Saúl Berríos-Thomas | Layout Editor
Baseball has the longest season in professional sports. Sometimes the “dog days” of summer can get a little boring, but there is nothing more exciting than playoff races to the pennant.
The playoff picture is becoming clearer after Washington Nationals and Baltimore Orioles drenched their locker rooms in champagne earlier this week. The Los Angeles Angels have been a foregone conclusion to make the playoffs for the past few weeks.
The Central Division and Wild Card spots have become the most fascinating races in the league. In the American League, the Oakland A’s, Seattle Mariners and whoever doesn’t win the Central Division race between the Detroit Tigers and Kansas City Royals will all battle for the right to play in the one-game playoff.
In the National League the St. Louis Cardinals look to have a firm grasp on the Central Division, but the Pittsburgh Pirates are right there, should they stumble. The National League Wild Card race is the most interesting of all. As of Wednesday morning the San Francisco Giants have control over top Wild Card spot, but the other spot is up for grabs. There are three teams that have a legitimate chance at it: the Pirates, the Milwaukee Brewers and the Atlanta Braves. The Brewers and Braves are fine teams, but the Pirates are the most exciting of the bunch.
A team that just last year broke the longest losing season streak in professional sports has become a contender in a division filled with talent. The NL Central will in all likelihood house three teams with over 80 wins. That would be the only Division in the NL in which that happens, according to Baseball Prospectus’ PECOTA projections, a system used to predict wins and losses based on simulations using a variety of stats for the players on the team.
What makes the Pirates so good? There are a number of factors that contribute to the Pirates’ playoff hopes. One look at the Pirates pitching staff tells you it is not the strength of the team. There is no current ace on this pitching staff. Francisco Liriano and Charlie Morton are both under .500 this year and have missed time with injuries, combining for a record of 11-22.
What have made the difference are savvy moves by the front office to acquire pieces that provide depth where it is needed. Seemingly meaningless acquisitions like Edinson Volquez, who was thought to be done heading into the year, and Vance Worley, who hasn’t pitched in a rotation since 2012, have compiled a 19-11 record.
While the bullpen is not quite as strong as it was last year, it has been good at the top and shaky the farther down you go. Tony Watson and Mark Melancon have posted a combined 2.2 WAR (Wins Above Replacement). They’ve been reliable all year as stop gaps in games where the Pirates need a clean effort from the ‘pen.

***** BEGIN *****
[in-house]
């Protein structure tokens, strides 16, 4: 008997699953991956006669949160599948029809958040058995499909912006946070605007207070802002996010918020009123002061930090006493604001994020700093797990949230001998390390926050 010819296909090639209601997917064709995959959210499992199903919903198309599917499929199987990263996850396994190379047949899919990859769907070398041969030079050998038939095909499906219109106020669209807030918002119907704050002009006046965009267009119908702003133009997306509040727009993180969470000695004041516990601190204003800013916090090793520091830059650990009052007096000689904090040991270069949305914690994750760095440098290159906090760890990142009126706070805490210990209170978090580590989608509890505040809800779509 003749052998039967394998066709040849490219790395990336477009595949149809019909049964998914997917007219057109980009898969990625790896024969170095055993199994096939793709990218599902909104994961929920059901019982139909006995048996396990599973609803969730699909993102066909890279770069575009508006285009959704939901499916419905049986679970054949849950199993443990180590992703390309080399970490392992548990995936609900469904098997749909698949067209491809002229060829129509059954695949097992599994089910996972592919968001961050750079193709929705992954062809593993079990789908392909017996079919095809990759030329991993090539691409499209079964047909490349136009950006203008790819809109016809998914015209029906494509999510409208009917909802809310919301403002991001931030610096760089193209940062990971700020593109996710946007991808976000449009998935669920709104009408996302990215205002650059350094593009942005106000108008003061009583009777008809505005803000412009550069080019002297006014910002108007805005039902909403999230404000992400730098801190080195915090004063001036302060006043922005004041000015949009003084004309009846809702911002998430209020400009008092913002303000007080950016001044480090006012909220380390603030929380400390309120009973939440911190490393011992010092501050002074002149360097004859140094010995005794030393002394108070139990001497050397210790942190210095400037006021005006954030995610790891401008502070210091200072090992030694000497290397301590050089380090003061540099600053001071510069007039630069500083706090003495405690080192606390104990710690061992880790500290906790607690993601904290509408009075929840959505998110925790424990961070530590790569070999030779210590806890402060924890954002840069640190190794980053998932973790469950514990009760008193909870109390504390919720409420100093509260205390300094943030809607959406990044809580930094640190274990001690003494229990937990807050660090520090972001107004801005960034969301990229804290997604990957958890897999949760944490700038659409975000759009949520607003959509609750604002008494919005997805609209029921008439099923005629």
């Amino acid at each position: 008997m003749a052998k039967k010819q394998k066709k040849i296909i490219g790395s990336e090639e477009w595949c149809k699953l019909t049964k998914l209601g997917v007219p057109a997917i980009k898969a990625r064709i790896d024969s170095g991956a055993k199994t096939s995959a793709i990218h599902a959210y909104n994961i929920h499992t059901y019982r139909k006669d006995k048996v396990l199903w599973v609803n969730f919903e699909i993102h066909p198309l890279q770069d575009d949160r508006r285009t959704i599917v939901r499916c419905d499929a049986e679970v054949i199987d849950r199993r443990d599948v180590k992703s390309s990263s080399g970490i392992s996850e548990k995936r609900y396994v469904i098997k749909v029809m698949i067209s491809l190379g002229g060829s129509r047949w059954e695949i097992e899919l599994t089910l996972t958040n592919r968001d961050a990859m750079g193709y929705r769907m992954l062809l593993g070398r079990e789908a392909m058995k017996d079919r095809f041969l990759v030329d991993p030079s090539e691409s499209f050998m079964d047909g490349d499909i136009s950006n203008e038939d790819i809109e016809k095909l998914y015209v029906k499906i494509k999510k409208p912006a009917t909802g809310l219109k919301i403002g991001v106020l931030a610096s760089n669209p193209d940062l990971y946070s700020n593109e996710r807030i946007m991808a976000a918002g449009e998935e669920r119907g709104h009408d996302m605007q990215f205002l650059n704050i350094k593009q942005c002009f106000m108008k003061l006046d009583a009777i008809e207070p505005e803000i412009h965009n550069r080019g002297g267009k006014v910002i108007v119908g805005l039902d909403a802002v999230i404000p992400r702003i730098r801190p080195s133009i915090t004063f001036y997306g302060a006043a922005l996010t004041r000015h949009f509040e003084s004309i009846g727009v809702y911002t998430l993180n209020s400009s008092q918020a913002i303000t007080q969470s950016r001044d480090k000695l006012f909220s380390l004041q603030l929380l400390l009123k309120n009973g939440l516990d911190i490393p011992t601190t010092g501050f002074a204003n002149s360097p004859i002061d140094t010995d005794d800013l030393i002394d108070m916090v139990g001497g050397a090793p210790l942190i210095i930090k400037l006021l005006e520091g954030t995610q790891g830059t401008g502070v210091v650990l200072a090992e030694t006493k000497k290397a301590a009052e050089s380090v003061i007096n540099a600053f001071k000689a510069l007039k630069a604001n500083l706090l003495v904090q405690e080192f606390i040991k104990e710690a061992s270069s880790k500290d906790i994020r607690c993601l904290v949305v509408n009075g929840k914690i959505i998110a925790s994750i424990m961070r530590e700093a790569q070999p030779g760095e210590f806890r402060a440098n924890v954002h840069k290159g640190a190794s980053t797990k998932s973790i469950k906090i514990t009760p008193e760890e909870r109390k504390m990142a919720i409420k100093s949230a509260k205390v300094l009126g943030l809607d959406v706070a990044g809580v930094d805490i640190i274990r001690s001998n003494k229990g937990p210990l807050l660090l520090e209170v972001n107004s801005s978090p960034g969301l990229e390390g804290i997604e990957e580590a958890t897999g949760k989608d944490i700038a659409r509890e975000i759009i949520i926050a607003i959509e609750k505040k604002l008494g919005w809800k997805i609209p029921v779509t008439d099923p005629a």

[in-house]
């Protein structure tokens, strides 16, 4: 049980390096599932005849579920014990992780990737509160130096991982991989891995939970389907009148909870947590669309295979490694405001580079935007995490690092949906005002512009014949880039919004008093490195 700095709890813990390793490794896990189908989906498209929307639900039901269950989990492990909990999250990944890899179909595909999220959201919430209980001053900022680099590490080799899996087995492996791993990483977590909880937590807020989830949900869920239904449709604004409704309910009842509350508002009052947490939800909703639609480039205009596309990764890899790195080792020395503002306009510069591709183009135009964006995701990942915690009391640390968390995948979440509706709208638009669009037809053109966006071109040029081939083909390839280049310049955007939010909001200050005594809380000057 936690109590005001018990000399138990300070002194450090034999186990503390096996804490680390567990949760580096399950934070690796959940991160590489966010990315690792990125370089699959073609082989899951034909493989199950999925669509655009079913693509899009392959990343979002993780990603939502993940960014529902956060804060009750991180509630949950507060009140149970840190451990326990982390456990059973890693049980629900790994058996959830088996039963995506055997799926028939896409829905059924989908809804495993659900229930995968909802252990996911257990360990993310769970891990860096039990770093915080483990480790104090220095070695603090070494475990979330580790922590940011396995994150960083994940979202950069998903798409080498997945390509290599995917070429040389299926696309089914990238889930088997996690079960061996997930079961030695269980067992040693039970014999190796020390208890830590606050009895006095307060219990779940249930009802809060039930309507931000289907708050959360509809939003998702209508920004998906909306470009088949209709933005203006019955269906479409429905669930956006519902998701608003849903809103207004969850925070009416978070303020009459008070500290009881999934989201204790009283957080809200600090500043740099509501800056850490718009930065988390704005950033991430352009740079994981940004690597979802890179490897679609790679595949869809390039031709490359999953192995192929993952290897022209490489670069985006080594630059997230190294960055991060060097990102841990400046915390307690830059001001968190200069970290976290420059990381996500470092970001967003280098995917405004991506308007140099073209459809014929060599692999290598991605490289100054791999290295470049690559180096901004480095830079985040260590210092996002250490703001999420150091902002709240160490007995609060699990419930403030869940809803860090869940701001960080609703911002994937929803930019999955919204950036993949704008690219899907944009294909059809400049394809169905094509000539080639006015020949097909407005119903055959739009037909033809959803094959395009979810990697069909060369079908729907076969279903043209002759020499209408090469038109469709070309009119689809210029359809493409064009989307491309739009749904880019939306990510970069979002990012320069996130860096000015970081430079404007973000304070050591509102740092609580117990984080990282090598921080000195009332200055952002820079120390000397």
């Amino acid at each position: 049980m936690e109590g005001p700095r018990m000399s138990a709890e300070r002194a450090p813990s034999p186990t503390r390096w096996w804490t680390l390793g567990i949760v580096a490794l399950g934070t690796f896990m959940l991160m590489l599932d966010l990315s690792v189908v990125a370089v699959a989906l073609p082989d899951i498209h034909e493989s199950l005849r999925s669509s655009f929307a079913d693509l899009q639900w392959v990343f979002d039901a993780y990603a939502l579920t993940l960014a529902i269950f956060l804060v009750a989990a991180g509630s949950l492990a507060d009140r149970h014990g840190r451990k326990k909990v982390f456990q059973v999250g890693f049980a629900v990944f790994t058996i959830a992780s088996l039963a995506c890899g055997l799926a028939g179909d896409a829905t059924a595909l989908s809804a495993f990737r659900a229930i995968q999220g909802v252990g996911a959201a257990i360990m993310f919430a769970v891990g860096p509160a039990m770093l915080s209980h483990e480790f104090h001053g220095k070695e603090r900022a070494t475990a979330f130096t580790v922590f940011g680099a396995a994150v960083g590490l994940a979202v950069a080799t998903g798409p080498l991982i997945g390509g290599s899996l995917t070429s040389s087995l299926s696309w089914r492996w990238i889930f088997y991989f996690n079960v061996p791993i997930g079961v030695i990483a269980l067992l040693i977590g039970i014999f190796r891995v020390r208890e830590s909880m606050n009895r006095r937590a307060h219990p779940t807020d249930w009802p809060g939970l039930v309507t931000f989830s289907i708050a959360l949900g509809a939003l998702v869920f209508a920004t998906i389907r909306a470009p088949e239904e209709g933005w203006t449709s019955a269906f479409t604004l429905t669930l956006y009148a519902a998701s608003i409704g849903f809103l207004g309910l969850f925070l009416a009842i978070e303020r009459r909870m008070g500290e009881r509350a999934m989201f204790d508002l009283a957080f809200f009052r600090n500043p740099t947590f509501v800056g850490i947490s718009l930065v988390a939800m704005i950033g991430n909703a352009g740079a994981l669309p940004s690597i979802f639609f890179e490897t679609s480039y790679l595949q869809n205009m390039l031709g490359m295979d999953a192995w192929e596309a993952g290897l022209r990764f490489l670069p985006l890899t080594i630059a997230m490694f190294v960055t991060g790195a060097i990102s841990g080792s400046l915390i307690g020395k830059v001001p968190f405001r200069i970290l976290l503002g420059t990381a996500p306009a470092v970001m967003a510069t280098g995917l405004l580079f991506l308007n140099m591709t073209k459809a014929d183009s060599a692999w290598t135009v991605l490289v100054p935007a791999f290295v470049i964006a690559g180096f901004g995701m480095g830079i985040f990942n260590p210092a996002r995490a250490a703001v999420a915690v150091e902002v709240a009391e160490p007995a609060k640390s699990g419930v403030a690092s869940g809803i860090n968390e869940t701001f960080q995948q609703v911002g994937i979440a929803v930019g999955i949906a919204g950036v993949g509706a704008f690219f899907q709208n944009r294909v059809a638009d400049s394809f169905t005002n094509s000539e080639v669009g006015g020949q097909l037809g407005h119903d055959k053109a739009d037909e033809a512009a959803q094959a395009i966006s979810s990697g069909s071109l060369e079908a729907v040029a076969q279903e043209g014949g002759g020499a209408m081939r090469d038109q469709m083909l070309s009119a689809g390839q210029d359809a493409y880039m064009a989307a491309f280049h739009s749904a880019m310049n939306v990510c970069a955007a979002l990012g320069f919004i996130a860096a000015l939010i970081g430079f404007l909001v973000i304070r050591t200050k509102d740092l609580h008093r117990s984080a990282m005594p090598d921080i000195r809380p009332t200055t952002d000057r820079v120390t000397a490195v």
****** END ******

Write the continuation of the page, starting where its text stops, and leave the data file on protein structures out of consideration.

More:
The biggest reason for the Pirates’ success has been the play by their top five players. The emergence of Jordy Mercer at shortstop this season has created a middle infield that rivals any of the top pairs in the league, offensively and defensively. The other half of that pair second baseman Neil Walker has put up the 4th-best OPS (on-base percentage plus slugging percentage) of all second basemen this year with an .821 mark.
Russell Martin has been one of the top three catchers in baseball this year. Martin presents a rare combination of an above average offensive player who can also play a pivotal position on defense. Martin is one of the top pitch-framing catchers in the league. According to Baseball Prospectus’ Extra Strikes metric Martin has earned the Pirates pitching staff an additional 142.7 strikes, 3rd-most among catchers. His framing has added 17.8 runs worth of value to the Pirates, which is 7th in the league.
Another player who impacts both sides of the ball at a key position is Andrew McCutchen. The centerfielder has turned in another MVP-caliber year. He has played elite defense while maintaining offensive number that rival the tops in the game. “Cutch” has maintained a .396 on-base percentage thanks to his patient approach at the plate and his ability to make contact to pair with 23 home runs. He has stolen 17 bases and been caught only 2 times.
There has been one more contributing factor to the Pirates success. A 5’8” 6th round pick from Cincinnati, who up until a few months ago was considered a career utility player. He has literally played every position on the diamond. Josh Harrison has been a phenomenon this season. His emergence has allowed the Pirates to sit Pedro Alvarez. At 200 pounds he has somehow pounded the ball for a .505 slugging percentage. He has amassed 35 doubles, 13 homeruns, 72 runs and 5.1 WAR all while hitting for a .317 average. He has filled in wherever there was a hole and played good defense at each position.
All of this makes the Pirates the most fun team to watch on their journey towards the playoffs. They are an underdog that plays hard and wins a lot of games on hustle. They may not have a stacked postseason rotation, but they do have a team that works together and wins as a unit. They will be fun to watch in September and, hopefully, October as well.